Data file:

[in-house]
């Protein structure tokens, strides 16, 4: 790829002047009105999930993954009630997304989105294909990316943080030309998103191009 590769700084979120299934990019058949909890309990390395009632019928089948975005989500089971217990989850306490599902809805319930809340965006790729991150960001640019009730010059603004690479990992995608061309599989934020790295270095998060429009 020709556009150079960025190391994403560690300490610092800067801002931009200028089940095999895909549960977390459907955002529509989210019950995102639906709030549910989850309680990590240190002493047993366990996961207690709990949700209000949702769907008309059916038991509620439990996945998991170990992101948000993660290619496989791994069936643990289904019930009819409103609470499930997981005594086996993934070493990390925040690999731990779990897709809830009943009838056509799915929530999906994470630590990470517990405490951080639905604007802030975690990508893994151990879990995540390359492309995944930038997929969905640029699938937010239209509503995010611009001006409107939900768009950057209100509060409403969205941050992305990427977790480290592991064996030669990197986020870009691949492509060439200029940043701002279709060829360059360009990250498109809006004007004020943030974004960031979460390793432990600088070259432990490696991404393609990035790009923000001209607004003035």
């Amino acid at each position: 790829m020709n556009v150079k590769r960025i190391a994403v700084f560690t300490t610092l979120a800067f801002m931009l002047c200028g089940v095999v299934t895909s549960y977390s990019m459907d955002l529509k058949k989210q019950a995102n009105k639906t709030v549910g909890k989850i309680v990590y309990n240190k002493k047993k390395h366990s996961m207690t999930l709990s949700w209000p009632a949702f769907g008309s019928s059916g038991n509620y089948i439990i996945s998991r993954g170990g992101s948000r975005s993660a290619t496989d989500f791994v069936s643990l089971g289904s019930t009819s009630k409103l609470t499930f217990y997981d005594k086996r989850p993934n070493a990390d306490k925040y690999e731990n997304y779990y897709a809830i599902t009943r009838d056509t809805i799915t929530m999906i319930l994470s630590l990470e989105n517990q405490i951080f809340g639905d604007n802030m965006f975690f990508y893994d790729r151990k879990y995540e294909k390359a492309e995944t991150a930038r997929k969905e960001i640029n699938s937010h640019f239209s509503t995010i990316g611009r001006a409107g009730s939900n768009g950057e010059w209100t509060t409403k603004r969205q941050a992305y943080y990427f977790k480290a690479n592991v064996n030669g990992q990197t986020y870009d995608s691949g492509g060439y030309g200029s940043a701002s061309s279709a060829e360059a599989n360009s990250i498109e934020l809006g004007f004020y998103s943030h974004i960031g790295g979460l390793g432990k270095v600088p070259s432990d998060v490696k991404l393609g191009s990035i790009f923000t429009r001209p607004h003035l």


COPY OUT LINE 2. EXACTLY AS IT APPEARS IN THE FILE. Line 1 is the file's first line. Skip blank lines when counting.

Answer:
């Protein structure tokens, strides 16, 4: 790829002047009105999930993954009630997304989105294909990316943080030309998103191009 590769700084979120299934990019058949909890309990390395009632019928089948975005989500089971217990989850306490599902809805319930809340965006790729991150960001640019009730010059603004690479990992995608061309599989934020790295270095998060429009 020709556009150079960025190391994403560690300490610092800067801002931009200028089940095999895909549960977390459907955002529509989210019950995102639906709030549910989850309680990590240190002493047993366990996961207690709990949700209000949702769907008309059916038991509620439990996945998991170990992101948000993660290619496989791994069936643990289904019930009819409103609470499930997981005594086996993934070493990390925040690999731990779990897709809830009943009838056509799915929530999906994470630590990470517990405490951080639905604007802030975690990508893994151990879990995540390359492309995944930038997929969905640029699938937010239209509503995010611009001006409107939900768009950057209100509060409403969205941050992305990427977790480290592991064996030669990197986020870009691949492509060439200029940043701002279709060829360059360009990250498109809006004007004020943030974004960031979460390793432990600088070259432990490696991404393609990035790009923000001209607004003035």